NURS 204 Psychiatric Mental Health Nursing Chapter 34

Report
Legal and Ethical Guidelines for Safe
Practice
Ethical Concepts
 Ethical dilemma: Conflict between two or more
courses of action, each with favorable and unfavorable
consequences
 Ethics: The study of philosophical beliefs about what is
considered right or wrong in a society
 Bioethics: Used in relation to ethical dilemmas
surrounding health care
Five Principles of Bioethics
1. Beneficence: The duty to promote good
2. Autonomy: Respecting the rights of others to make their
3.
4.
5.
6.
own decisions
Justice: Distribute resources or care equally
Fidelity (nonmaleficence): Maintaining loyalty and
commitment; doing no wrong to a patient
Veracity: One's duty to always communicate truthfully
Nonmalefincence
Civil Rights of Persons
with Mental Illness
 Guaranteed same rights under
 federal and
 state laws
Due Process in
Involuntary Commitment
 Probable Cause Hearing
 Writ of habeas corpus
 Least restrictive alternative doctrine
Admission Procedures
 Informal Admission – sought by patient
 Voluntary Admission – sought by patient or guardian
 Informed consent
 Client retains all rights
 Client has a right to demand and obtain release
 Temporary Admission
 Person confused or demented
 So ill they need emergency admission
Admission Procedures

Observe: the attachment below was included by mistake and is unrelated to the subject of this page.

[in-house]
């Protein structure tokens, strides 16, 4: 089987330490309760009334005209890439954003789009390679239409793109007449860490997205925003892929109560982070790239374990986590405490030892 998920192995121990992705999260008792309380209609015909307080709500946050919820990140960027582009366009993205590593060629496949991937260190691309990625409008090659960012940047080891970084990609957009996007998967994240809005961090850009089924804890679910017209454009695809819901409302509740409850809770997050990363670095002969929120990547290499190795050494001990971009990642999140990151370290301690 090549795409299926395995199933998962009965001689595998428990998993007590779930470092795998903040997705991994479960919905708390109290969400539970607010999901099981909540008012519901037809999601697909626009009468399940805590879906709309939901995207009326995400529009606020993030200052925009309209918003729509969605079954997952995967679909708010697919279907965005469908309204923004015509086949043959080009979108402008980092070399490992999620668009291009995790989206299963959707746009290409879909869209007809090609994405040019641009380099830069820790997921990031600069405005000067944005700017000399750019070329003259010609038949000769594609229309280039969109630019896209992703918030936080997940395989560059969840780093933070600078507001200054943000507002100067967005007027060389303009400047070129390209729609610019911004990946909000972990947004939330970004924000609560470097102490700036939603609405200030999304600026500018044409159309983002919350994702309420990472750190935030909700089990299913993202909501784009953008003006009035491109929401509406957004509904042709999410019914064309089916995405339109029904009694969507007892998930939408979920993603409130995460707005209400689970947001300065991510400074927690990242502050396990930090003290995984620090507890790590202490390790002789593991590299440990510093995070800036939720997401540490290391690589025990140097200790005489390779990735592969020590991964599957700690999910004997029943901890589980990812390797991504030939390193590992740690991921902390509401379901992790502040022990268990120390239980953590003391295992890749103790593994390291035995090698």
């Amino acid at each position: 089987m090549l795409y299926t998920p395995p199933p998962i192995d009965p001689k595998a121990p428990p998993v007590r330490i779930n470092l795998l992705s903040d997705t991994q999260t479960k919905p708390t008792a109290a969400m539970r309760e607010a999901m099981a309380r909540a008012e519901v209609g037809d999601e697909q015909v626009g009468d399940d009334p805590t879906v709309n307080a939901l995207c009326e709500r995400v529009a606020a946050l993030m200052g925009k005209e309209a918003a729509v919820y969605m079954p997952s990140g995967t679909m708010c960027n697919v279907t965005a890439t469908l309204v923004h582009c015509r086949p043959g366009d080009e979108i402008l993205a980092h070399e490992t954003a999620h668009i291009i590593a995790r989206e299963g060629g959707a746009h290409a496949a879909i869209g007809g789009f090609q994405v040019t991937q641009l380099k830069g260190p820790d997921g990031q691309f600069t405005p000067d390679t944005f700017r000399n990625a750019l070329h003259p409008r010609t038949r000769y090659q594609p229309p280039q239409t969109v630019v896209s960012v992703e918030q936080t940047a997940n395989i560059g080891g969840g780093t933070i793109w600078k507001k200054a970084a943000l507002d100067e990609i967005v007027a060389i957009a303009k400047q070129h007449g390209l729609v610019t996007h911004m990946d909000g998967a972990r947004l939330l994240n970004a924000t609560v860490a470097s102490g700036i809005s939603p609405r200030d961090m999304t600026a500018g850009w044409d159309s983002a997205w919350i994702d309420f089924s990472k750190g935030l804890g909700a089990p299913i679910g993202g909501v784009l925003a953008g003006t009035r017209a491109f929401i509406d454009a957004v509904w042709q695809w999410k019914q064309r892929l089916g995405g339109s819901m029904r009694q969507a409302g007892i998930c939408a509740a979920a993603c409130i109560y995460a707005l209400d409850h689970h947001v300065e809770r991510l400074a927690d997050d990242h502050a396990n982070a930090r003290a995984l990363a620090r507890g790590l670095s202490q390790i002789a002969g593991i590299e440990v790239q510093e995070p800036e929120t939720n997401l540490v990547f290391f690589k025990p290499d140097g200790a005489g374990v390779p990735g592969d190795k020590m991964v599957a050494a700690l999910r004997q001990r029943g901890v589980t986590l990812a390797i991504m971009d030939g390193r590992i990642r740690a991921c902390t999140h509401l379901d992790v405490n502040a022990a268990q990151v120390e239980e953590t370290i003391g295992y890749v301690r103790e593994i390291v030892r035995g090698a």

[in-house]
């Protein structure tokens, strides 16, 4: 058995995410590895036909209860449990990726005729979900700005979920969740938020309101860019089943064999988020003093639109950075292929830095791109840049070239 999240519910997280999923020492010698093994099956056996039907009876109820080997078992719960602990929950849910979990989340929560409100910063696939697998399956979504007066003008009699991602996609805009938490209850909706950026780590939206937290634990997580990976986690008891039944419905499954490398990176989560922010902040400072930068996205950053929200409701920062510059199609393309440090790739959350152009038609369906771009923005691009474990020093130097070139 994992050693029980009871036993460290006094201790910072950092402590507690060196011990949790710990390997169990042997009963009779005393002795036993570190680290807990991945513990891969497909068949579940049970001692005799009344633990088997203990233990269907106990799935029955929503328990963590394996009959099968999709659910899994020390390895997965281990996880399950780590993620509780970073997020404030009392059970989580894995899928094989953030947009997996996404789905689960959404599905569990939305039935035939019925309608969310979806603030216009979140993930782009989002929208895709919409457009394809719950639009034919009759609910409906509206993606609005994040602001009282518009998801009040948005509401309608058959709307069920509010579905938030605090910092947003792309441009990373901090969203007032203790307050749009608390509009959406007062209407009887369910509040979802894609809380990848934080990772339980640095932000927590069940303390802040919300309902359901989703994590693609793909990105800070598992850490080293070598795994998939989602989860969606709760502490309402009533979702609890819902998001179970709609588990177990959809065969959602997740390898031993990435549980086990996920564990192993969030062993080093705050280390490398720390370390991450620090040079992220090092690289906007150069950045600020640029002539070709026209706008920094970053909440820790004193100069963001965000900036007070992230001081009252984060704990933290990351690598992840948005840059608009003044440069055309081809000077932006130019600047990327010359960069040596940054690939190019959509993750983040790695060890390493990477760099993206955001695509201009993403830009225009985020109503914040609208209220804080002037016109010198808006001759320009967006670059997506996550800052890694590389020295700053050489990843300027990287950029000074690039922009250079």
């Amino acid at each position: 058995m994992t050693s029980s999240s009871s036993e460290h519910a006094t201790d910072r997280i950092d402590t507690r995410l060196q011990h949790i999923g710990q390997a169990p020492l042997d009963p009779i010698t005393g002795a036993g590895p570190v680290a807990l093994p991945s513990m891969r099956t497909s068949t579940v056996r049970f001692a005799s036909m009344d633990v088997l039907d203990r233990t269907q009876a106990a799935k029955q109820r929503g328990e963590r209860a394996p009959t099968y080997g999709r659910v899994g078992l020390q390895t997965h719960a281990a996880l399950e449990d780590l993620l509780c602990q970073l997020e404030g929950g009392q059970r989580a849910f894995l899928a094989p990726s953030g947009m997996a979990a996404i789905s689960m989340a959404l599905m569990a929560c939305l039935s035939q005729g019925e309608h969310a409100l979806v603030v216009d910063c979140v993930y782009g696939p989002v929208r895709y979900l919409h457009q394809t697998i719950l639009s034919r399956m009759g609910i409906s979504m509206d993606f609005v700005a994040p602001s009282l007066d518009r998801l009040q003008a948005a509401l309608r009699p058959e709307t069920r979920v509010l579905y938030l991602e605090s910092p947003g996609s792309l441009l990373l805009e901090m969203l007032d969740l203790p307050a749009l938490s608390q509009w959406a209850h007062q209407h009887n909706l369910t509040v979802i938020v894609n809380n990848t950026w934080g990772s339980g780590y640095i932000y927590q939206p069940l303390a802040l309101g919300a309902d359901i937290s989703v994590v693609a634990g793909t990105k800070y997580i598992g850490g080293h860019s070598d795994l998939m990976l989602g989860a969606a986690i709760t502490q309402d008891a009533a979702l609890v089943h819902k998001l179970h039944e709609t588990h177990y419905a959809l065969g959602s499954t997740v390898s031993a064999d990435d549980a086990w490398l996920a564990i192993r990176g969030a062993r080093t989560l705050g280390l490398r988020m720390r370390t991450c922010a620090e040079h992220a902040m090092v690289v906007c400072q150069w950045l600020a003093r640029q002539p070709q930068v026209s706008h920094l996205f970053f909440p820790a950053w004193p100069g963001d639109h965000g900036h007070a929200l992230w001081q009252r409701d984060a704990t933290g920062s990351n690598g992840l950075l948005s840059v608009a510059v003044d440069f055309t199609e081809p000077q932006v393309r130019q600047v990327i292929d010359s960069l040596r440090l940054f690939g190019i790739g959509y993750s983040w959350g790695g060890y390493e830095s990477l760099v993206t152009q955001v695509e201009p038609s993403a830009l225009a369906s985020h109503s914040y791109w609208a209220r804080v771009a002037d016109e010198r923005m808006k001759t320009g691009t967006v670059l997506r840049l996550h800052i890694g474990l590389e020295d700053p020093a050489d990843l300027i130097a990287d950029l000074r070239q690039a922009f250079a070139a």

Continued
 Involuntary admission – without patient’s consent
 Criteria:
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Dangerous to self (DTS)
Danger to others (DTO)
Gravely Disabled (Unable to provide for basic needs due to
Mentally illness)
Involuntary Commitment
 5150 - 72 hour-hold (DTS, DTO, GD)
 5250 - 14 day hold (DTS, DTO, GD)
 5260 - Consecutive 14 day hold for DTS
 5270 - 30 day hold (GD)
 5300 - 180 day hold for (DTO)
 Temporary Conservatorship - GD
 LPS Conservatorship - GD
Admission Procedures
Continued
 Long -Term Involuntary Admission
 Medical certification
 Judicial review
 Administrative action
 Involuntary Outpatient Admission
Medication Capacity
 Riese Petition (Medication Capacity Hearing)
Which individual with mental illness may
need involuntary hospitalization?
A person with alcoholism who has been sober for 6
months but begins drinking again
b. An individual with schizophrenia who stops taking
prescribed antipsychotic drugs
c. An individual with bipolar disorder, manic phase, who
has not eaten in 4 days
d. Someone who repeatedly phones a national TV
broadcasting service with news tips
a.
Discharge Procedures
 Conditional release
 Unconditional release
 Release against medical advice (AMA)
Patients’ Rights Under the Law
 Right to treatment
 Right to refuse treatment
 Right to informed consent
 Rights surrounding involuntary commitment and
psychiatric advance directives
 Rights regarding restraint and seclusion
 Right to confidentiality
Patient Confidentiality
 Legal considerations
 Health Insurance Portability and Accountability Act
(HIPAA)
 Confidentiality after death
 Confidentiality of professional communications
 Confidentiality and human immunodeficiency virus
(HIV) status
Patient Confidentiality
Continued
 Exceptions to the rule
 Duty to warn and protect third parties
 Child and elder abuse reporting statutes
Tort Law
 Tort – A civil wrong for which money damages may be
collected by the injured party (plaintiff) from the
responsible party (the defendant)
 Intentional tort – Willful or intentional acts that
violate another person’s rights or property